Tuesday, October 26, 2010
Saturday, October 16, 2010
The game says you can pick five items to help you survive. "Only five", you say! Most dudes you ask will include matches, a trap, some kind of tool, etc.. There are many versions to this game and surviving on the deserted island has never been a part of mine. My imagination goes quickly to the rescue and how I'll look when that Navy ship sends a vessel of it's best looking sailors to save me from my doomed life of loneliness and sugar free coconut lattes.
My five items represent a whole different kind of survival.
The first of my five objects is a worn pair of blue jeans. They fit well, hug my booty with perfection, and are just dark enough to give that slimming affect at any angle. I can dig clams, shimmy palm trees, and jump up and down when I see a dinghy on the horizon. Whether torn, worn, or frayed, these blue jeans won't betray my Cosmopolitan ego or my need to protect my gams from crabs, bugs, or creepy volleyball heads.
Item number 2: My deep orange Pashmina. It was gift that brings out the green in my eyes. I wouldn't think of being rescued without it. The mere brightness of it's hue would signal rescuers from across the sea while also shielding my delicate skin from the glaring island sun, crabs, and the crisp starry night. This stunning orange wrap could also be used as a fishing net - if for some unsightly reason I was stranded for more than a week. Which, by the way, is the longest I've ever gone without food. Eight days tops and that's considering I have lemon juice, cayenne pepper, and maple syrup. You might have heard of the Lemonade Cleanse, or as I like to think of it; Preparation for Deserted Island Scenario.
Number three is very near and dear to my heart. And my lips. Cherry chap stick can be found in two out of three purse pockets, my night stand drawer, the worn blue jeans' left pocket, every room in my home, and work place. I do not go ANYWHERE without it. And that especially includes a deserted island. The sun is harsh and these lips are moist and if I were to ever meet a crab without it, he'd be sorry. Scarlett O'Hara was quoted in Gone with the Wind as saying, "As God is my witness.... If I have to lie, steal, cheat or kill. As God is my witness, I'll never be hungry again." My personal Tara story ends with, "As God as my witness... I'll never have chapped lips again." This is not the moment in which you pass judgement, it is the moment in which you say, "Amen."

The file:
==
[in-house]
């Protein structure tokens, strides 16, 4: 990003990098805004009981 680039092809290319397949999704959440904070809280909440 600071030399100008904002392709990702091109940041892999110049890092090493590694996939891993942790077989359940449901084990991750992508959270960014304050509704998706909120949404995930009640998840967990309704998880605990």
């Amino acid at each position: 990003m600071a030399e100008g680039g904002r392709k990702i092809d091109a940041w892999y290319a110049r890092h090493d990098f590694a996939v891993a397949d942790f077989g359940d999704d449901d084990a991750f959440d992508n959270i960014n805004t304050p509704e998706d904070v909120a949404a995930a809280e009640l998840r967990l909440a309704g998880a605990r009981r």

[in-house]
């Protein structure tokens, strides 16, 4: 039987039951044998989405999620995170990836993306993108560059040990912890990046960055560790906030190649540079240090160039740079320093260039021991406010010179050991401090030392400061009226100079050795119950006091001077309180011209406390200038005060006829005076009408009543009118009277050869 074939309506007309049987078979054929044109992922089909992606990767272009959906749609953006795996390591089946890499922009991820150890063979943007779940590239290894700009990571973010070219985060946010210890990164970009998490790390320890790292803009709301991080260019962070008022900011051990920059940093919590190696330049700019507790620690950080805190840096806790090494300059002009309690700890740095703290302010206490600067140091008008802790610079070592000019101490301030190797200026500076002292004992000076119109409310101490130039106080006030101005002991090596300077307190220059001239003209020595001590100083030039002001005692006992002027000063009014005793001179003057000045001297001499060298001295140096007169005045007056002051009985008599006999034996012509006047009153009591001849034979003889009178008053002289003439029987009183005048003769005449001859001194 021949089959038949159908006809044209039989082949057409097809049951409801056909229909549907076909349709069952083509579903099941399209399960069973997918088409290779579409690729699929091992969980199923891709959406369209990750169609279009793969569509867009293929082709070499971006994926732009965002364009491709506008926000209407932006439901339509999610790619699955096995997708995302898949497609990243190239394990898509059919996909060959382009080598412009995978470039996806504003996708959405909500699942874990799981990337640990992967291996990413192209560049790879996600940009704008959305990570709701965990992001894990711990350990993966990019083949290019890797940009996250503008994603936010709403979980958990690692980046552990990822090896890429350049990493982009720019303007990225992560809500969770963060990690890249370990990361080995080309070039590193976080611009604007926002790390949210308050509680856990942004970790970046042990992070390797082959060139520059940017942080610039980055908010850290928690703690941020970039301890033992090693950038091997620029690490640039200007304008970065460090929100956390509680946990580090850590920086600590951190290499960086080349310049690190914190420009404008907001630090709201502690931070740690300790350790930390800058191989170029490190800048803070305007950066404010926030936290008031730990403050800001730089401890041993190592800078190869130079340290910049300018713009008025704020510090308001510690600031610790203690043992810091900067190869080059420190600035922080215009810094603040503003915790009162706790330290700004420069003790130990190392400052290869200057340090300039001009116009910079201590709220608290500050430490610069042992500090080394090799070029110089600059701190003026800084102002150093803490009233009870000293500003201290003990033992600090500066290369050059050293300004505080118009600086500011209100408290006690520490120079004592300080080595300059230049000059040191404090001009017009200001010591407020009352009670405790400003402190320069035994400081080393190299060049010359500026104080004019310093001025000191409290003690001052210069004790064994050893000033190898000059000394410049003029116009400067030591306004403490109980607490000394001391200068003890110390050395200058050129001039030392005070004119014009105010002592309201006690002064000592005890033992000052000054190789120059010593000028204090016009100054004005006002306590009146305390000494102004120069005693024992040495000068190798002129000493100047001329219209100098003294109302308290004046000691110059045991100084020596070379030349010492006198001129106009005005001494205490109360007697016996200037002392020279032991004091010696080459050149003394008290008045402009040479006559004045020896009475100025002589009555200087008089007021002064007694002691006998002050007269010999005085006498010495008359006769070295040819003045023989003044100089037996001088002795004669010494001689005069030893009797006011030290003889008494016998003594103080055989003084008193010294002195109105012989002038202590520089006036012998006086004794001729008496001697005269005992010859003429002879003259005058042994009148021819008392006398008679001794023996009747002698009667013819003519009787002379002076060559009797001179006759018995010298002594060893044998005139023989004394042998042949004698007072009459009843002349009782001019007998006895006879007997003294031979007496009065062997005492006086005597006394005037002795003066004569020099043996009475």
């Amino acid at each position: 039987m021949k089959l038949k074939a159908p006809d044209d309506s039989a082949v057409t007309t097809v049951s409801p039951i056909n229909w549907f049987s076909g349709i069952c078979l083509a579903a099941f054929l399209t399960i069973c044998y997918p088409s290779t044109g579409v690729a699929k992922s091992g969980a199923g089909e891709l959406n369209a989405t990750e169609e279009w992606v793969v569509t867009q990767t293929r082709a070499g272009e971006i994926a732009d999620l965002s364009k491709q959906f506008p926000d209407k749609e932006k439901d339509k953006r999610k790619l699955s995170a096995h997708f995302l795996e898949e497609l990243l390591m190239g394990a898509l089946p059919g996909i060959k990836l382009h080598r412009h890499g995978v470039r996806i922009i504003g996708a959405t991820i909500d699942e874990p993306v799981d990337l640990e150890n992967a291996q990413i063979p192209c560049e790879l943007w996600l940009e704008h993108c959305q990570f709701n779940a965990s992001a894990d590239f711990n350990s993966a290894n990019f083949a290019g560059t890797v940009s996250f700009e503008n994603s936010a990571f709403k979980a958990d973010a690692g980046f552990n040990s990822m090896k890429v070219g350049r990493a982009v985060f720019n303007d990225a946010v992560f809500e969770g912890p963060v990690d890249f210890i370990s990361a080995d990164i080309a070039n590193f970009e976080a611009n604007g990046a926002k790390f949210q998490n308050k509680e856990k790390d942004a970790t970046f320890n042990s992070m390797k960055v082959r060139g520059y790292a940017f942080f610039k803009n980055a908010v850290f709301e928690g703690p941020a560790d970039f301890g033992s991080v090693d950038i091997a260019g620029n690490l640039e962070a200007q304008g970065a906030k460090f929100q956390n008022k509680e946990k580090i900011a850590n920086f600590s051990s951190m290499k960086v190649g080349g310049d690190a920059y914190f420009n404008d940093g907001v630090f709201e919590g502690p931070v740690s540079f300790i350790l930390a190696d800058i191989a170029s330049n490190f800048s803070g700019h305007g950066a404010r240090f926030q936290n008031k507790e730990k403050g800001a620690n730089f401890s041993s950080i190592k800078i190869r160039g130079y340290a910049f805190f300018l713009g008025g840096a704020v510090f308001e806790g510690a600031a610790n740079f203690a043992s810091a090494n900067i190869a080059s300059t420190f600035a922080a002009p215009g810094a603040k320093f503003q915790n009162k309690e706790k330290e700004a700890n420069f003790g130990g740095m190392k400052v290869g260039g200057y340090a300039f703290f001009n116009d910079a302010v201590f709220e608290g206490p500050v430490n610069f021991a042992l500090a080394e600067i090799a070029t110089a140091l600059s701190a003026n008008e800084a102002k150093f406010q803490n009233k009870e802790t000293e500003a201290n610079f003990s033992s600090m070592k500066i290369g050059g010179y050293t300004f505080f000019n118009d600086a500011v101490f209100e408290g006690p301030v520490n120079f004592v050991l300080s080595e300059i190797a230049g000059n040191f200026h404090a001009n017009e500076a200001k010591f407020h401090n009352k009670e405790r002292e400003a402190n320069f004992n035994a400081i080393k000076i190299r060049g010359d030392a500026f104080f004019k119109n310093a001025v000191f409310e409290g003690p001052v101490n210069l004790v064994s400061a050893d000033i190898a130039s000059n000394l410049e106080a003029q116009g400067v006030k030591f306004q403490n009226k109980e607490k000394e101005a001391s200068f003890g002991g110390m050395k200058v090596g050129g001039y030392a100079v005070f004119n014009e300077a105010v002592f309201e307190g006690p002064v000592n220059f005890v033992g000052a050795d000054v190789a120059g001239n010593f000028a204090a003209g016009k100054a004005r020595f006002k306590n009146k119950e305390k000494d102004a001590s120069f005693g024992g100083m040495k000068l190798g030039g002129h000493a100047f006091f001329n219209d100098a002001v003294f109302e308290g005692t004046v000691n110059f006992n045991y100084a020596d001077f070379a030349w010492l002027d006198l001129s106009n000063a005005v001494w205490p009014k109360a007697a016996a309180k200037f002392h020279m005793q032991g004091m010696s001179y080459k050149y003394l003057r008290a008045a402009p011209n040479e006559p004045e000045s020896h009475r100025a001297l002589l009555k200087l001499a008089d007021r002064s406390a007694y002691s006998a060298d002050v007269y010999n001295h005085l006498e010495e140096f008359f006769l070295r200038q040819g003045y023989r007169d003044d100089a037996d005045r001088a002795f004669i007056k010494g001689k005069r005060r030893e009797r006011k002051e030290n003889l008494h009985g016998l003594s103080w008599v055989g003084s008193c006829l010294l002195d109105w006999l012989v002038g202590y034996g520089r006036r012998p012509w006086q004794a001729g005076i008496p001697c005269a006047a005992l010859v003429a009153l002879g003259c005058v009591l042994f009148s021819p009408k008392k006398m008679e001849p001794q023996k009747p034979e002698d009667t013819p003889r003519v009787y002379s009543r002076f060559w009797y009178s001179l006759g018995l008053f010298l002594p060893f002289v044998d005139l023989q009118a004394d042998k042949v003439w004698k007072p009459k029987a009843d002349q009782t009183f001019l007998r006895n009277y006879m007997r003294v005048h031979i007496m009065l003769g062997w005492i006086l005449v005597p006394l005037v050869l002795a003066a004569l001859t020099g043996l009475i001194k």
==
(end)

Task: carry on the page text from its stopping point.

My fourth possession is a silver cherub pendant. I hardly leave home without it. It hangs around my neck in glamour, in tradition, and as a promise. It's my personal rainbow. I believe the first thing Noah did on dry land was have a rainbow tattooed on his shoulder to remind him of God's promise that he would never destroy the world again with a flood (fitting, considering I'm stranded on an island surrounded by water). My silver cherub is not a tattoo, but reminds me just the same that God will take care of me. Deserted island, vicious crabs, or not I find much comfort in God's promises.
Last, but not least, are my white strips - Five Minutes to a Brighter Smile! I could be dressed in rags, sun burned from head to toe, worn blue jeans soaked in salt water, and angry crabs hanging from each lobe, but if I maintain a smile whiter than the sun these pearly whites could signal a ship of hot sailors from 6000 miles away. "I am ready to be rescued and pose for Cover Girl!"
Just because your five items don't include ice skates for a potential root canal, a palm frawn hammock, or a human hair crab net doesn't mean you'll never be rescued. It just means you'll have much less explaining to do.
Go ahead. Figure out your five items. Everyone should think it through once. It's all about being prepared. For anything. (wink squid ink)
Tuesday, September 28, 2010
I used to believe that 'adding hours to the day' was something you just said to make conversation. Because, well, everyone is busy and has too much on their plate.
But what I really thought was, "If your priorities were straight, you would make sure you had time to do what you wanted.
So, in consideration and genuine effort to not be an ass, more hours in a day would be great.
OK, I'm a jerk. But so are you if you exaggerate on how busy you are. Everyone can relate, so don't talk like you don't have time for Facebook. Everyone has time for FB.
If you can't find time to work on your 1000 piece Audubon puzzle. That. I believe. And seriously, who wants to do that anyway, unless it's been raining for three straight days and the cable's out.
Friday, August 20, 2010
Thursday, August 19, 2010
In an effort to mask my disturbance I answer, "I'm good, Rodriguez, How are you?"
"Oh, I'm fine My blood sugar was low last night and I'm on my way to ther-py You tired I know you tired You work hard Can I have some water god bless you."